Share this post


Link to post
Share on other sites

Here's my guess:

1. Mags off (assuming you still had the engine running)

2. Secure everything and strap in tightly.

3. Doors open (or at least the window vents). You want to equalize pressure asap.

4. Life vests on (if equiped, and you should be if a water landing is a possibility).

5. Full into the wind. Full flaps.

6. Get as low as possible (e.g. 0.5 m)

7. Maintain (lack of) altitude and stall the !*&%$ out of it, nose really high.

 

Hopefully, the lack of height and speed should make it as non-leathal as possible. And I forgot, assuming you have the time, some Mayday calls, SPOT, PLB and the like. You want to be found. If you have a passenger, (s)he could cut main electrical power just as you go to full stall. Probably not too important, but a lack of uncontrolled electricity in rather nice in wet situations.

Share this post


Link to post
Share on other sites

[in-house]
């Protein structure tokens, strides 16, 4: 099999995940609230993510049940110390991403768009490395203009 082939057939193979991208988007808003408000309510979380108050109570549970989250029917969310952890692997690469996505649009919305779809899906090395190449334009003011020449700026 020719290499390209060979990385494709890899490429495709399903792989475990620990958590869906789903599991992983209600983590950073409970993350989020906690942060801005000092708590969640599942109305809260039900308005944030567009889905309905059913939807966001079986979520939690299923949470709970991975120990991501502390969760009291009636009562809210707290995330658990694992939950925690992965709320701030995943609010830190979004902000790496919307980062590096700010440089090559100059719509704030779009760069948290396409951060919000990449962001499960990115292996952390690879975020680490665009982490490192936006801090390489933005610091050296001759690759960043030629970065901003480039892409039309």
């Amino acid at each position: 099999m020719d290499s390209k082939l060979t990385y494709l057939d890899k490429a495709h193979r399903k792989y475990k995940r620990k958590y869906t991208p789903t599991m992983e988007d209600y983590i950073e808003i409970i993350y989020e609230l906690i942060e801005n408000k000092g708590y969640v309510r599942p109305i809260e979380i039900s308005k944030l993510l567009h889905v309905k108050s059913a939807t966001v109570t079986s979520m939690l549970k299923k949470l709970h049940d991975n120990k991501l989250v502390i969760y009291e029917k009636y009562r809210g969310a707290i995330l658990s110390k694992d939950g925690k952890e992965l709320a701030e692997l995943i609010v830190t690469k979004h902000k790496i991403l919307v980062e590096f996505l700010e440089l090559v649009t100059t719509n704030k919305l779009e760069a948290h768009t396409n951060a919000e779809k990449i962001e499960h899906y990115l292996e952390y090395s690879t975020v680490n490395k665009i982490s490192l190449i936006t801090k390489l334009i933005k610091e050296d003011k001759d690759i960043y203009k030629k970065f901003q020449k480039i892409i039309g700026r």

Right! Spot and PLB, hold em high and keep em dry! I hear if one were to aim it just right whilst floating it will drive off Tiberon, kinda like Spock with his Phaser on Stun. Anyway, makes one wonder if our shinny new aircraft 406 ELTs would be of any help! I'd want to push the button at altitude anyway and maybe get a little something out of that expensive (waterproof?) box before I submerged the bottom mounted antenna. Why is it located there and not the top somewhere?

 

Will the bottom antenna location be affected in a gear collapsing rough field landing? Just seems like the top is a better location. I'm sure theres a sound technical reason such as distance to comm antenna and hopefully not one based on cosmetics. OR, maybe they figured we'd end up on our backs most of the time anyway, What do think? <_<

Share this post


Link to post
Share on other sites

Ranger6,

I don't know. Since the 406 works off the satellites, I would think a top mounted antenna would be preferable in any flight mode you want to be in.

As for gear collapse, is the ‘standard’ collapse total with the aircraft body on the ground? Or do various little bits of landing gear remain that could provide enough ground clearance for the antenna? In a water landing, I would worry the water might smash it off its mounting or cause other damage.

I agree and would turn on any/all locator devices as soon as I made to decision to ditch. That gives you probably a minute or two of transmission time before you have to worry about whether they are still waterproof after the crash (sorry, “forced landing”). Also, the higher you are when you activate them, the fewer obstacles you have in the signal path.